Evidence-based scar management: How to improve results with technique and technology

Ibrahim Khansa, Bridget Harrison, Jeffrey E. Janis

Research output: Contribution to journalArticle

31 Scopus citations

Abstract

Background: Scars represent the visible sequelae of trauma, injury, burn, or surgery. They may induce distress in the patient because of their aesthetically unpleasant appearance, especially if they are excessively raised, depressed, wide, or erythematous. They may also cause the patient symptoms of pain, tightness, and pruritus. Numerous products are marketed for scar prevention or improvement, but their effcacy is unclear. Methods: A literature review of high-level studies analyzing methods to prevent or improve hypertrophic scars, keloids, and striae distensae was performed. The evidence from these articles was analyzed to generate recommendations. Each intervention's effectiveness at preventing or reducing scars was rated as none, low, or high, depending on the strength of the evidence for that intervention. Results: For the prevention of hypertrophic scars, silicone, tension reduction, and wound edge eversion seem to have high effcacy, whereas onion extract, pulsed-dye laser, pressure garments, and scar massage have low effcacy. For the treatment of existing hypertrophic scars, silicone, pulsed-dye laser, CO2 laser, corticosteroids, 5-fluorouracil, bleomycin, and scar massage have high effcacy, whereas onion extract and fat grafting seem to have low effcacy. For keloid scars, effective adjuncts to excision include corticosteroids, mitomycin C, bleomycin, and radiation therapy. No intervention seems to have signifcant effcacy in the prevention or treatment of striae distensae. Conclusion: Although scars can never be completely eliminated in an adult, this article presents the most commonly used, evidence-based methods to improve the quality and symptoms of hypertrophic scars, as well as keloid scars and striae distensae.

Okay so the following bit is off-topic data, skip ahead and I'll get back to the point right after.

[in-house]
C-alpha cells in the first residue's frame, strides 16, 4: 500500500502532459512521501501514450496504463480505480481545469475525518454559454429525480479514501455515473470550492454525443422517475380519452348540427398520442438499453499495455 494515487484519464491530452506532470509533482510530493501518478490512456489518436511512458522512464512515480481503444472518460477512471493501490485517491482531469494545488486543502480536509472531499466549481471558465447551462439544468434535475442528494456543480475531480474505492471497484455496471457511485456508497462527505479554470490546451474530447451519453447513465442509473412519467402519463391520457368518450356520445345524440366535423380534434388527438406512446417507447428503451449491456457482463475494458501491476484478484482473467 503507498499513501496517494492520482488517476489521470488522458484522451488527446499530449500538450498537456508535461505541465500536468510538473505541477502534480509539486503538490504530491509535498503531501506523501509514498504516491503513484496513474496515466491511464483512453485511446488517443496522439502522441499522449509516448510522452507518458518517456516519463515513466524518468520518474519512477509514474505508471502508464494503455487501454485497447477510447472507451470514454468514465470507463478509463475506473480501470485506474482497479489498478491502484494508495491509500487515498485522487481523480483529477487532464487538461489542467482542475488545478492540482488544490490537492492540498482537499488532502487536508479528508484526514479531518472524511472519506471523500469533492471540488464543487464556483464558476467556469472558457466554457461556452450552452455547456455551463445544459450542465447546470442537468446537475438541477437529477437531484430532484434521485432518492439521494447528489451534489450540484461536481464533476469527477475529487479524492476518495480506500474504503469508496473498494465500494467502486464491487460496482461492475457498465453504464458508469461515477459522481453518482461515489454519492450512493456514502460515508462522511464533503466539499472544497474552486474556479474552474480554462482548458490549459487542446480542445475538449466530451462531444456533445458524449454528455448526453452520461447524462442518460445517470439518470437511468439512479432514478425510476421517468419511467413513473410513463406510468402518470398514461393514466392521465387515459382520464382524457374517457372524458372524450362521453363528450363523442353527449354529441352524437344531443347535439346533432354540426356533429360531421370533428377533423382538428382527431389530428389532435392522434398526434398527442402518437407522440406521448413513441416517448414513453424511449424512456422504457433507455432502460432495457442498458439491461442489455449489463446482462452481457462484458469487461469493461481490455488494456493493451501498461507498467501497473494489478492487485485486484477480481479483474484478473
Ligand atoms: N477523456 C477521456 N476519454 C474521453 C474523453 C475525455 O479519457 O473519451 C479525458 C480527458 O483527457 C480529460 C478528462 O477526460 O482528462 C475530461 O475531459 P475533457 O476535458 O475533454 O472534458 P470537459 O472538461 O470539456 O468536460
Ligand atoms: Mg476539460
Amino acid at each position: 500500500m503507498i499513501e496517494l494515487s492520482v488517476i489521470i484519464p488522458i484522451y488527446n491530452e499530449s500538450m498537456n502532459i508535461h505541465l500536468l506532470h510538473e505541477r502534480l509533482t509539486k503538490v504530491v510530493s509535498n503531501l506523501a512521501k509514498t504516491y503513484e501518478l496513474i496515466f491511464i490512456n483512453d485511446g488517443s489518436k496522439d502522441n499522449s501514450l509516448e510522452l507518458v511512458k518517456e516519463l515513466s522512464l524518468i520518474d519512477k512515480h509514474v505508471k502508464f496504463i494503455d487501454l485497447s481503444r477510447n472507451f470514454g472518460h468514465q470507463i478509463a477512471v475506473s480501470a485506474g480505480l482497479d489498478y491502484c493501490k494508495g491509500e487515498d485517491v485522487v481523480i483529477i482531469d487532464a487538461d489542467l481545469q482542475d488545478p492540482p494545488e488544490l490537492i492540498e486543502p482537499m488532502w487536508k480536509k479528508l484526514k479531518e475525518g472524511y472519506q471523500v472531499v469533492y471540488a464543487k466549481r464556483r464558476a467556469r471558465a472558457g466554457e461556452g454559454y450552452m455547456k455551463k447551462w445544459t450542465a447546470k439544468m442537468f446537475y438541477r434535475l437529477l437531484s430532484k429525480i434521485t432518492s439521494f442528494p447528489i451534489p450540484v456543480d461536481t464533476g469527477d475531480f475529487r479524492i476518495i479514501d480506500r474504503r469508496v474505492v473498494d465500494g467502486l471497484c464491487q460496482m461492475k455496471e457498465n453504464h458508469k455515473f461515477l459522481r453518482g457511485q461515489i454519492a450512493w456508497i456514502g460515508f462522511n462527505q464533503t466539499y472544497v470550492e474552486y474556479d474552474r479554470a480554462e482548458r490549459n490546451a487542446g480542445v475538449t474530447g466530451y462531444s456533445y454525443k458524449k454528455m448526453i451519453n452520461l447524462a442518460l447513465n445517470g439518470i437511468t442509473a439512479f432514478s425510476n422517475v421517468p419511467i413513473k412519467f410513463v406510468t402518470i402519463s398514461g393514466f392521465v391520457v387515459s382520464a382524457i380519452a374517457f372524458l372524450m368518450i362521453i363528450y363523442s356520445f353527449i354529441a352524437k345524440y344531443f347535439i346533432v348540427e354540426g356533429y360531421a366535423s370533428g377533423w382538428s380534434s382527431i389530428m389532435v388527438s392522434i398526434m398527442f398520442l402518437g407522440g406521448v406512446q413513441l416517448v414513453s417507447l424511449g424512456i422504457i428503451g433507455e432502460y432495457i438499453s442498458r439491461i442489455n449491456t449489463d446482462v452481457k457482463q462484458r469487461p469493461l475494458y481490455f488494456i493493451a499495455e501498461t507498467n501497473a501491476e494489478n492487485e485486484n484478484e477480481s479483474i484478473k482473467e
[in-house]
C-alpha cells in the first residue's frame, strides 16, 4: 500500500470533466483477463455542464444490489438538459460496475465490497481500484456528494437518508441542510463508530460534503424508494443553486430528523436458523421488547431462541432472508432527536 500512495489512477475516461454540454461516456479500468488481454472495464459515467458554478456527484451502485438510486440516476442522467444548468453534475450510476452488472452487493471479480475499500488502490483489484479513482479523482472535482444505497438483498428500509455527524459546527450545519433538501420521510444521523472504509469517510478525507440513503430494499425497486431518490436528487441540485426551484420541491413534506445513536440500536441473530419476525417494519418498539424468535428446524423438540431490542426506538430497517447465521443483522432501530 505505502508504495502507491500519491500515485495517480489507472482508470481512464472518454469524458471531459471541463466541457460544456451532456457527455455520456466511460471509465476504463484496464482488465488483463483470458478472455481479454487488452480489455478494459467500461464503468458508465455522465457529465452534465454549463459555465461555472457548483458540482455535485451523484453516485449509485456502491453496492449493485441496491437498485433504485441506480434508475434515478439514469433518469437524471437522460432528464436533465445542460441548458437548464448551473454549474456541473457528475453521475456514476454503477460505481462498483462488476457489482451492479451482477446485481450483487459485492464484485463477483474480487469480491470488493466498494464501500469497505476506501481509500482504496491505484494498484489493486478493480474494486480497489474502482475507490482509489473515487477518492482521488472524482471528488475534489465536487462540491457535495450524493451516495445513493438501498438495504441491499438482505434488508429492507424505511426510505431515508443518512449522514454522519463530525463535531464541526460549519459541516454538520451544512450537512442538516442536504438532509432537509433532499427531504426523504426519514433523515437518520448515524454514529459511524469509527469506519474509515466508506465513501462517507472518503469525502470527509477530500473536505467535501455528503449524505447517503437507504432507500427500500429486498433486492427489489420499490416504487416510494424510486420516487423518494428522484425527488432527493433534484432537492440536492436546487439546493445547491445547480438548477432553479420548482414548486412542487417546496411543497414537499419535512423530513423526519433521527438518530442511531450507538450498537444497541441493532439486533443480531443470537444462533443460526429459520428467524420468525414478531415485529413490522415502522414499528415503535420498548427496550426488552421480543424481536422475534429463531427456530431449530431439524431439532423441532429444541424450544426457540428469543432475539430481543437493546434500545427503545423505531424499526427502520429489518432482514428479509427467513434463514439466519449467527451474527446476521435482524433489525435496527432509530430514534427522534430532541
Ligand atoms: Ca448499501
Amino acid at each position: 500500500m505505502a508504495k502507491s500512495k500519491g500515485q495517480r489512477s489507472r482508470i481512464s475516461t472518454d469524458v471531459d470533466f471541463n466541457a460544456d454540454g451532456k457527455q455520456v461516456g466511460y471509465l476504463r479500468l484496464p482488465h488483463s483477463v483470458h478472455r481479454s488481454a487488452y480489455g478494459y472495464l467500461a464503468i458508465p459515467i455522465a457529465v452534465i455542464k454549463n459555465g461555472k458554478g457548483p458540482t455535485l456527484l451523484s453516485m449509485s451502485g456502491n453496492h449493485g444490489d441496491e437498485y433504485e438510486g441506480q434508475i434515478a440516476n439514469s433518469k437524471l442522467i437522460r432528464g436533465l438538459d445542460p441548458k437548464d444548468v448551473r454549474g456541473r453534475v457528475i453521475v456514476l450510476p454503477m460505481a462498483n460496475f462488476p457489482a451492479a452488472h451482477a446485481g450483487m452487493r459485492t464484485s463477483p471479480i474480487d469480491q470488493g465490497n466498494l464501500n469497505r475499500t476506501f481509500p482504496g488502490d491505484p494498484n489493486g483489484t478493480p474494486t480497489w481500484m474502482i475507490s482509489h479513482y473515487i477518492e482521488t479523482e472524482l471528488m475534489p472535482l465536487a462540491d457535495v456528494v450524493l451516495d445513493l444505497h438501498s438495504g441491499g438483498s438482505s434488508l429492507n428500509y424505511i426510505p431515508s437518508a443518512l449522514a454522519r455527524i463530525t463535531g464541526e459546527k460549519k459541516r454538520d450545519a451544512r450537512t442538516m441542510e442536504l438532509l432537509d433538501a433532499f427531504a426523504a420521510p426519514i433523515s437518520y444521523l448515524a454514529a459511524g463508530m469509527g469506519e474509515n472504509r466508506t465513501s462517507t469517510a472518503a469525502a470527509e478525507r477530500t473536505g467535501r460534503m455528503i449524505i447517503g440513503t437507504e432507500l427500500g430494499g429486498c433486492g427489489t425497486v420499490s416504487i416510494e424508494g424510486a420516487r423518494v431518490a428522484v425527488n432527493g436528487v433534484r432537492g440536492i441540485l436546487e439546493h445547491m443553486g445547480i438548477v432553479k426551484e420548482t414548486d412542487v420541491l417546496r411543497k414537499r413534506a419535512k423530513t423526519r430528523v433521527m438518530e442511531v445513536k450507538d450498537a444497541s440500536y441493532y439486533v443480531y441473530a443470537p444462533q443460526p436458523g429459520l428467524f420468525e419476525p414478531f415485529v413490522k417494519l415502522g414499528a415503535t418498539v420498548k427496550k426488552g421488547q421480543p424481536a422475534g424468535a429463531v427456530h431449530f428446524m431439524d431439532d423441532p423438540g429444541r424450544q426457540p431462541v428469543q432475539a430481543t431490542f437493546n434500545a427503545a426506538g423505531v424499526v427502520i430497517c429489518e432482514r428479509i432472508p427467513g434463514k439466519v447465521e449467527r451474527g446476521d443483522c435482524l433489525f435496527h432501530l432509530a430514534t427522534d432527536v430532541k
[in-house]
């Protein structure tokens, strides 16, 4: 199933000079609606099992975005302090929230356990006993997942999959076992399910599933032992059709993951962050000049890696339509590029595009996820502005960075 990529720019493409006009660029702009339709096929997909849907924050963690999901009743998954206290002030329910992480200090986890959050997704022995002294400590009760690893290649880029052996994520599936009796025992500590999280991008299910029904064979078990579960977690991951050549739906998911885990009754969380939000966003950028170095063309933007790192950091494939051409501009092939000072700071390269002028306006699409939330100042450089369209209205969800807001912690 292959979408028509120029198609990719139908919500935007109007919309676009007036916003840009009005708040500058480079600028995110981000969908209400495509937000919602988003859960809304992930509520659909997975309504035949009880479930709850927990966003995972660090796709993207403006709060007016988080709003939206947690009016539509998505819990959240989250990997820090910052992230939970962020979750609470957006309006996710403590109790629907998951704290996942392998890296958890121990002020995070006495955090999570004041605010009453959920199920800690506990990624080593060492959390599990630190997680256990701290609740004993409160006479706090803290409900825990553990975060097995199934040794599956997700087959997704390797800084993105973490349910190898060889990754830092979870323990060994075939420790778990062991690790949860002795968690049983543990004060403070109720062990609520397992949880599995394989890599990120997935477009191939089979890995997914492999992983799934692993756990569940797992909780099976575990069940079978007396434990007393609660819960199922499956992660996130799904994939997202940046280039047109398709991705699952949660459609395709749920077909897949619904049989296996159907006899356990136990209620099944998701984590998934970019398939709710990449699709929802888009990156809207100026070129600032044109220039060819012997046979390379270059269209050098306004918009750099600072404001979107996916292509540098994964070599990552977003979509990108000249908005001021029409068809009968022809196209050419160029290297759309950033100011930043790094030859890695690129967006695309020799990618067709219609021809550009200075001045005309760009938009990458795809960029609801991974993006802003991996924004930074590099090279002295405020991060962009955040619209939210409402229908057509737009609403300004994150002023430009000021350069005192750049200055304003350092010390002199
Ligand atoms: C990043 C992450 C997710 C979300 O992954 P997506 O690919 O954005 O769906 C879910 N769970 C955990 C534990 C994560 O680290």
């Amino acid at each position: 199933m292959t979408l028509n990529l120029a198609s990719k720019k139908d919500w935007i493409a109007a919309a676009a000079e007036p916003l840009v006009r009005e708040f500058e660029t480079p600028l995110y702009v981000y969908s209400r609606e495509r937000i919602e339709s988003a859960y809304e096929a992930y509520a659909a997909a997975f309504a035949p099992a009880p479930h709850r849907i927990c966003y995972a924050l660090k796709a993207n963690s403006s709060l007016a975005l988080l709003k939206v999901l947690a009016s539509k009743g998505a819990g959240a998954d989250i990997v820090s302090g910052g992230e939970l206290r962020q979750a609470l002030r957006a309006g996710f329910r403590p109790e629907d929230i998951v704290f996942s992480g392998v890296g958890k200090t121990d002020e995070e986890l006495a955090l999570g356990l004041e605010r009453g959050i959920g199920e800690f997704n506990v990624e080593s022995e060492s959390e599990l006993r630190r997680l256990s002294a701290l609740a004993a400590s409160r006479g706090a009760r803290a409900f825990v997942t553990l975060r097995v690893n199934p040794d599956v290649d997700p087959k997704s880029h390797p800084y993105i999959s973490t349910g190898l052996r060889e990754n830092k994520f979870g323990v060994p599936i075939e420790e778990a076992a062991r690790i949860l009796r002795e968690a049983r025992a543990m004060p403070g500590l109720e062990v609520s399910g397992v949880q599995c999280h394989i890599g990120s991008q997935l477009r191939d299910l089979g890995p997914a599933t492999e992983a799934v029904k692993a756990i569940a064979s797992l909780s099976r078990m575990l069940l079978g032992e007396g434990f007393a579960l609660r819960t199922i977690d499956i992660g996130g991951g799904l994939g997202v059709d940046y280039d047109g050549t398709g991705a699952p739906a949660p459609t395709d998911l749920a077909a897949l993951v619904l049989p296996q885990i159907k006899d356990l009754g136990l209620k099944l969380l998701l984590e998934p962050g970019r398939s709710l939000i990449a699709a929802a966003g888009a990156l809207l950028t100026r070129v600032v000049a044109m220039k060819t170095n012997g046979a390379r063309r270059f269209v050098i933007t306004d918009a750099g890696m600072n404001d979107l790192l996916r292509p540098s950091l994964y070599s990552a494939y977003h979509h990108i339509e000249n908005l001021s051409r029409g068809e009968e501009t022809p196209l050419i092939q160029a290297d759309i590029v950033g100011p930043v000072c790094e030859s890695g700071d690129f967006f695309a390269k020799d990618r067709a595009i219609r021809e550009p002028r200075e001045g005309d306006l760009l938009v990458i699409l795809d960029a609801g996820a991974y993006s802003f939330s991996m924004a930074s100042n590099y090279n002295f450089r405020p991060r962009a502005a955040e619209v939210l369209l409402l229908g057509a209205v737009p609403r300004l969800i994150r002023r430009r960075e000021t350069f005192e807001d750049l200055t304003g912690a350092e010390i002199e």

Original languageEnglish (US)
Pages (from-to)165S-178S
JournalPlastic and Reconstructive Surgery
Volume138
Issue number3
DOIs
StatePublished - 2016

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ASJC Scopus subject areas

  • Surgery

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